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Privacy software approved and ready to go

Privacy software approved and ready to go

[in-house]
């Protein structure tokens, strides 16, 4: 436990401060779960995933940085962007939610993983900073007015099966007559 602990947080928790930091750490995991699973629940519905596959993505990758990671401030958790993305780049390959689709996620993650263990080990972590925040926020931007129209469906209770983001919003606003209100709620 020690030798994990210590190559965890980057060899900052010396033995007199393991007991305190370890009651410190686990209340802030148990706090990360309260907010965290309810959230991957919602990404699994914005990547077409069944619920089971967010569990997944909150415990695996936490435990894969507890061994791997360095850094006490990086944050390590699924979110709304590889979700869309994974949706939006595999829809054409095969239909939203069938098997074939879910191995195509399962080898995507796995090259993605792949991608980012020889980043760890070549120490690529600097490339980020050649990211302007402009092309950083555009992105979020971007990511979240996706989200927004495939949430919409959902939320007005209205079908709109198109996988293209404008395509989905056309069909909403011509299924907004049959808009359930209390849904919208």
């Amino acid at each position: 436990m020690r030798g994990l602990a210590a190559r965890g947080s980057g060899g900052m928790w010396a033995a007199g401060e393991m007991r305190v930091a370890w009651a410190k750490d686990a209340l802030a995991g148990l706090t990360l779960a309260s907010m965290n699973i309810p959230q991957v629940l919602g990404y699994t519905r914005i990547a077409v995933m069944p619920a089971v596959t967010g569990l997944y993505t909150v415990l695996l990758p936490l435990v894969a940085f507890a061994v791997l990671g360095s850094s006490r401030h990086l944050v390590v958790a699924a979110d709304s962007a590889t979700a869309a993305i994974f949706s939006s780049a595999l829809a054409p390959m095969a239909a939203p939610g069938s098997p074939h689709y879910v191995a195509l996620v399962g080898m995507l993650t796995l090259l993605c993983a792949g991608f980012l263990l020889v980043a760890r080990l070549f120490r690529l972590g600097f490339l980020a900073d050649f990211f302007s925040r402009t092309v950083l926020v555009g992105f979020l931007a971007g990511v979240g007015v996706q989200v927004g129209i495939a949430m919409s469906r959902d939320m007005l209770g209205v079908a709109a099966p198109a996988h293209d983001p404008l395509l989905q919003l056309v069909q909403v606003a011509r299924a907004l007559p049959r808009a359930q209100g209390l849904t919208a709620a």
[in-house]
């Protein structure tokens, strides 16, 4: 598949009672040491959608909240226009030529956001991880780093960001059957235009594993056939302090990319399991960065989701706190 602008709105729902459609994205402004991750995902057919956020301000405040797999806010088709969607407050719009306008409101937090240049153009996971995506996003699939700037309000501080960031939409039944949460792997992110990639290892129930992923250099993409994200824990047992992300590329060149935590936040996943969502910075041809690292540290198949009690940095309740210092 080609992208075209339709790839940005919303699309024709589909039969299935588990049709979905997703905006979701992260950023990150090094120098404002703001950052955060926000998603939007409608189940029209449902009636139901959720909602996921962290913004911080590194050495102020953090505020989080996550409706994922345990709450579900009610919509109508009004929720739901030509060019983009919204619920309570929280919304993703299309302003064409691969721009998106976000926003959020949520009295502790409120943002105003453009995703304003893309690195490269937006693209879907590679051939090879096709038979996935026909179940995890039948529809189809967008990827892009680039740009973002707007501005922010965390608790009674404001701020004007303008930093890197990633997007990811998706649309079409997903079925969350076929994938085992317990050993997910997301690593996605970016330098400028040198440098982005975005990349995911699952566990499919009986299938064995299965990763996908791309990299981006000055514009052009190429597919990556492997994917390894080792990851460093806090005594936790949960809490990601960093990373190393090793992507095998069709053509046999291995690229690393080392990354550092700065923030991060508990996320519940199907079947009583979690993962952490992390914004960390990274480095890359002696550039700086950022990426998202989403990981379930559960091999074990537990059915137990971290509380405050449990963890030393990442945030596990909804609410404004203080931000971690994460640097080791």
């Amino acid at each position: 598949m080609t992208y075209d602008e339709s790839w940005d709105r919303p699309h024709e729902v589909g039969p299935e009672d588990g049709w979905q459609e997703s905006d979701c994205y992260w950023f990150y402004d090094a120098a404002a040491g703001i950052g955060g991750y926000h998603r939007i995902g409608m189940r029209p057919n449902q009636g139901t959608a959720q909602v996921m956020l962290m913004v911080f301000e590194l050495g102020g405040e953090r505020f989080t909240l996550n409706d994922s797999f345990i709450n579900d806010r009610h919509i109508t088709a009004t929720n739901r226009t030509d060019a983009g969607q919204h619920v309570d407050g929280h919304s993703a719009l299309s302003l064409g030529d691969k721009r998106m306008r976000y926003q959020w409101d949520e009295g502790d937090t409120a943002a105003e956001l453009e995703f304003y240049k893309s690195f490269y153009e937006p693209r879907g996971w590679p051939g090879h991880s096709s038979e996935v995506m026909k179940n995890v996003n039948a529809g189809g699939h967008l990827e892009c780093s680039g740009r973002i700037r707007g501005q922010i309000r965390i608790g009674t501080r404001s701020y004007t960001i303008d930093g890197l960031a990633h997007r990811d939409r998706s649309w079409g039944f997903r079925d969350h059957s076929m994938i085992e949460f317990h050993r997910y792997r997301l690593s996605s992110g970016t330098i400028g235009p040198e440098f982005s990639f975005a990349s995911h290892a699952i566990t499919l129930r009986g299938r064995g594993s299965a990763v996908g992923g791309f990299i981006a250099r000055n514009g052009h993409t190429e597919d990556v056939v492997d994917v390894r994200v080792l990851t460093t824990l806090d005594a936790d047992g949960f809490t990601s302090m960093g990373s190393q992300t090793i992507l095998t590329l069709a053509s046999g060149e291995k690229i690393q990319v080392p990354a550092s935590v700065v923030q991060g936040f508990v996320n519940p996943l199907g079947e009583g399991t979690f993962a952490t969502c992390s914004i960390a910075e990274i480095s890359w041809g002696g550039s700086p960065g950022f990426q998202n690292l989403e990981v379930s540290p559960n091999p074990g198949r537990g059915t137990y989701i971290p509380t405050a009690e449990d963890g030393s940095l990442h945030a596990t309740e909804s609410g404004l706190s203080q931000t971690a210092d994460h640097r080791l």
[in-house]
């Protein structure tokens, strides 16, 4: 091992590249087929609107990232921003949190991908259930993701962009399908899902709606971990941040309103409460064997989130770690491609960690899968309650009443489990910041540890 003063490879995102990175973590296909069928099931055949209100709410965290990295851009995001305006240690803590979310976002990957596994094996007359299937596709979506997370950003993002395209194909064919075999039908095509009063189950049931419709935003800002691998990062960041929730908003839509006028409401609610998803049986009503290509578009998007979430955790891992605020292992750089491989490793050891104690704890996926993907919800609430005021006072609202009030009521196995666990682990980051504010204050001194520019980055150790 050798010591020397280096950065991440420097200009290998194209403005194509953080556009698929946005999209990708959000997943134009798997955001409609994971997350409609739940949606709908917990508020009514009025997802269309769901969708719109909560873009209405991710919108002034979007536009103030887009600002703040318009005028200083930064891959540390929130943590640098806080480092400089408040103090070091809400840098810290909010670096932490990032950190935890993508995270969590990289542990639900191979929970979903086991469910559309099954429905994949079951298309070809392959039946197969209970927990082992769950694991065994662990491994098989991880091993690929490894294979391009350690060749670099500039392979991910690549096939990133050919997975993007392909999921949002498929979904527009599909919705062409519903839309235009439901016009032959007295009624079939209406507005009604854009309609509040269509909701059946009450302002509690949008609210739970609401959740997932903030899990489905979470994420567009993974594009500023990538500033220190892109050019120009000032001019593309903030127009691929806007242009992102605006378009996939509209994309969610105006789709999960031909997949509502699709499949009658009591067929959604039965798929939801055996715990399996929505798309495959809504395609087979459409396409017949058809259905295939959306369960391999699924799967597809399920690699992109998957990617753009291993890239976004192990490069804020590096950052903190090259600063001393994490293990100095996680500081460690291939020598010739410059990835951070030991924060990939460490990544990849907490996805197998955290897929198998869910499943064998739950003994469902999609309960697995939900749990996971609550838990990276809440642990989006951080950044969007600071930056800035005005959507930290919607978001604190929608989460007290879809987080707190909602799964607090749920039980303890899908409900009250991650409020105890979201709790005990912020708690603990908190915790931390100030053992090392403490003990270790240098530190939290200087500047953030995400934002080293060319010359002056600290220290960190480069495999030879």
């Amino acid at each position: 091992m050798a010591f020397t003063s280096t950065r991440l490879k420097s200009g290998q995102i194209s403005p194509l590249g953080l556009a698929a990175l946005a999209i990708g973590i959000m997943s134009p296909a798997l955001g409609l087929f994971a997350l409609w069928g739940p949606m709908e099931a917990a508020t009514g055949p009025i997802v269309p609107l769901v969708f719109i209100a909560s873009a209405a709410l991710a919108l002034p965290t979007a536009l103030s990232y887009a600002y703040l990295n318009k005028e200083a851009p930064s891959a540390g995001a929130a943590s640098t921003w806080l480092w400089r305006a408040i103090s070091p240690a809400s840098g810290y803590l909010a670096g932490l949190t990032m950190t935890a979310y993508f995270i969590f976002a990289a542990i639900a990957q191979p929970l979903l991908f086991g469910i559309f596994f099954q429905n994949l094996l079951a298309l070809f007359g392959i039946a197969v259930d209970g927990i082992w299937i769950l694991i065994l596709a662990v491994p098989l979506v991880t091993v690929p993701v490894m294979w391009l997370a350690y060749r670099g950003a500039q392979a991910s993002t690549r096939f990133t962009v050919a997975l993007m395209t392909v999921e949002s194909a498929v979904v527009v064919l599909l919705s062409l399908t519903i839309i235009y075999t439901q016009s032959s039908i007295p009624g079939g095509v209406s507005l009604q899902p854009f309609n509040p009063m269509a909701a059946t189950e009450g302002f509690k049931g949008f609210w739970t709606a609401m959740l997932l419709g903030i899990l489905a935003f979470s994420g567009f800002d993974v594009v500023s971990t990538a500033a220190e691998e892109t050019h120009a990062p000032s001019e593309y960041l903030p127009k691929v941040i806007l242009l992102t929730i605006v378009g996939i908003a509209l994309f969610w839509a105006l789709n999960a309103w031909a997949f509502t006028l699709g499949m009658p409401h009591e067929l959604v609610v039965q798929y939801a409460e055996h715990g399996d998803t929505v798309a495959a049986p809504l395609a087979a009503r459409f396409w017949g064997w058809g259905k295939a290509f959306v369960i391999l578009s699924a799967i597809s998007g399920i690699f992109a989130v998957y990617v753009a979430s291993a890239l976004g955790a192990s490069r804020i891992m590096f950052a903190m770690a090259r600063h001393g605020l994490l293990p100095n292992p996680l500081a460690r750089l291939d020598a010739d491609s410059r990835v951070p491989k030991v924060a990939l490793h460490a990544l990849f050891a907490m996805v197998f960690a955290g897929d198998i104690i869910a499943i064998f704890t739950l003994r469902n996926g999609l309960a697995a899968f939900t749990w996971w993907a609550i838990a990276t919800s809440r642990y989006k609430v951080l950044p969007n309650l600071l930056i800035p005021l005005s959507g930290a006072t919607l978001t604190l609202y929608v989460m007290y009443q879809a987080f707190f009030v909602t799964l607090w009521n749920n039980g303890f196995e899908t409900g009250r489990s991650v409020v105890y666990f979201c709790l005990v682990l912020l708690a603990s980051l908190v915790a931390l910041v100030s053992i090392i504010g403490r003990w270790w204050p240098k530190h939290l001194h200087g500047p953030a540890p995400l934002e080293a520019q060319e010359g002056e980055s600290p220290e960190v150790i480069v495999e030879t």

Software that instantly discloses websites' privacy policies to internet users has been approved by the World Wide Web Consortium (W3C). The system, called Platform for Privacy Preferences (P3P), allows web surfers to decide what information they are prepared to divulge and compares that to each site's policies. The Information Commissioner may promote the disclosure technology in the UK if websites show interest in the scheme. A spokesman for the Information Commissioner's Office, said: "As an organisation we would always promote these kinds of technological developments that make it easier for individuals to see what a site's policy on privacy is." He added: "The user can then make an informed choice as to whether to go ahead or leave the site." Rather than have to go through thousands of privacy policies, P3P reads electronic tags connected to websites that contain each site's privacy information. If a particular site intends to use the surfer's data in ways that the individual has not agreed to, he or she is immediately alerted. However, websites have to install the software themselves and the project's success will depend on how many sites agree to use P3P. The US-based Internet Education Foundation said more than 40 of the top 100 US websites have already implemented, or plan to implement, P3P. Microsoft has a limited version of P3P already built into Internet Explorer 6 and AT&T is distributing a more advanced, downloadable version. See http://www.w3c.org for more information.